In an earlier post, I offered the theory that all good managers have easy access to two fundamental skill sets: Relating (which includes asking, listening, including, coaching and encouraging) and Requiring (which involves creating expectations, focusing on goals, insisting on excellence, setting appropriate controls, asserting views and confronting problems).
Over half the managers who have completed the free assessment at www.ManagingPeopleBetter.com are Relaters. They find it easier and more natural to use the Relating skills rather than the Requiring ones. Almost 80% of these Relaters under-Require. They either under-use or don’t know how to use the Requiring skills.
Mindsets that limit your effectiveness as a manager
For thirty years, I’ve asked managers who have difficulty Requiring what blocks them from doing it, and their answers haven’t changed much over time. They usually cite some combination of the following themes:
- I am not a “bossy” person. I think of myself as a nice person who happens to be a manager.
- I dislike conflict and the emotions that result from it.
- I have a need to be liked and avoid actions that may cause others to dislike me.
- I don’t want to hurt my relationships with employees.
- I am uncomfortable judging others.
- My employees are friends. I don’t talk to my friends in a Requiring way.
- I’m oriented to meeting other people’s needs and have a tougher time getting my own needs met.
The overall message: “I view myself as a kind, nice person. I want my employees to have that same view of me. I believe I would have to become “meaner” to be more Requiring and that would be very uncomfortable.”
These managers know they often settle for mediocre performance. They may put up with less-than-excellent customer service, unmet productivity targets, or questionable quality in an effort to be a likable manager. They know they would be more effective if they could ask for what they want (without guilt) and insist on excellence (without worrying so much about how their corrections are being received). But they are uncertain how to assert without getting a bad result.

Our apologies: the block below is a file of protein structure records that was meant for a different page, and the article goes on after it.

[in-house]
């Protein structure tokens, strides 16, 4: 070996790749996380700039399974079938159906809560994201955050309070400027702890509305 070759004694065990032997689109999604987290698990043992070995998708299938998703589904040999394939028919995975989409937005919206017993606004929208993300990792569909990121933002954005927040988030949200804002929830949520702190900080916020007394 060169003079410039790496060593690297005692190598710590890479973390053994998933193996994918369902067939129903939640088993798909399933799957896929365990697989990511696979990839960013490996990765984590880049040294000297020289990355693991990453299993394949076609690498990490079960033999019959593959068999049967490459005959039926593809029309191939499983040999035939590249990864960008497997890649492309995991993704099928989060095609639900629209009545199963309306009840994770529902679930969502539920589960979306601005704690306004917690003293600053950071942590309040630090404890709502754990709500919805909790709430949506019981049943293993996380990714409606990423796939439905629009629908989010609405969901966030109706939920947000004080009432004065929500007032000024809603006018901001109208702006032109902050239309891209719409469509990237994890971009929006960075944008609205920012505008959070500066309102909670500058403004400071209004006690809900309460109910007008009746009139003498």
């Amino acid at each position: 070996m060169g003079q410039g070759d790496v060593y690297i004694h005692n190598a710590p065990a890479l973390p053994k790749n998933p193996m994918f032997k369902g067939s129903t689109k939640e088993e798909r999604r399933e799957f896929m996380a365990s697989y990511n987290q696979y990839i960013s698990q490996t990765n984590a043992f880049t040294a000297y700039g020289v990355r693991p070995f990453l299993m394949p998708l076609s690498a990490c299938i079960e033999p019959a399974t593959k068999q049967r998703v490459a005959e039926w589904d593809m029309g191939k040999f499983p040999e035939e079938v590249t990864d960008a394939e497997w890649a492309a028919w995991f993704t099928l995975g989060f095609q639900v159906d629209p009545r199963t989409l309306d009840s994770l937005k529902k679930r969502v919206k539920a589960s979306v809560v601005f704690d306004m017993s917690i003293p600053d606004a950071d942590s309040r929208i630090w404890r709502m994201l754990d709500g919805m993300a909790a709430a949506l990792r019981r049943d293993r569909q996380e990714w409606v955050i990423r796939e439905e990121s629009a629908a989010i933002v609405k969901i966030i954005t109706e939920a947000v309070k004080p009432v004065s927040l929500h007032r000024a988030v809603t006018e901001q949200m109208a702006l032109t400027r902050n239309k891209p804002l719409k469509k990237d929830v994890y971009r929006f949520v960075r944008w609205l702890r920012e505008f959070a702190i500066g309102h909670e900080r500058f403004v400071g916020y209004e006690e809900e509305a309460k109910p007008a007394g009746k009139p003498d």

Here’s the problem I see. You are misunderstanding what is nice and what is mean. Is it mean or nice to withhold information employees need to grow and do their jobs more effectively? Is it mean or nice to let your group suffer because one of the workers isn’t pulling his/her weight? Is it mean or nice to communicate what you want and expect from your people?
You don’t need to be meaner to Require—you need to be nicer. Give employees the information they need to grow and accomplish more. Take proactive steps to resolve issues that interfere with top performance. Communicate what you expect upfront.
Insisting on excellence is nicer to employees than accepting mediocre work, because employees want to be on a winning team, not a limping one.
What you want most is to have good long-term relationships with your people. If you could give up trying to please your employees in every interaction—and realize that necessary communication may occasionally upset someone—you would be able to Require more easily. This can lead to achieving the long-term relationship you seek (or if not, you can try again with a more interested, capable replacement employee).
The employment relationship may result in a friendship, but that is not your primary goal. Your job as a manager is to help employees reach their potential and to help your team deliver great work. You can only do this with the regular use of Requiring skills.
Are you ready to Require more?
(Note: If you’d like to find out where you are on the Relating and Requiring scales, visit the free assessment at www.ManagingPeopleBetter.com.)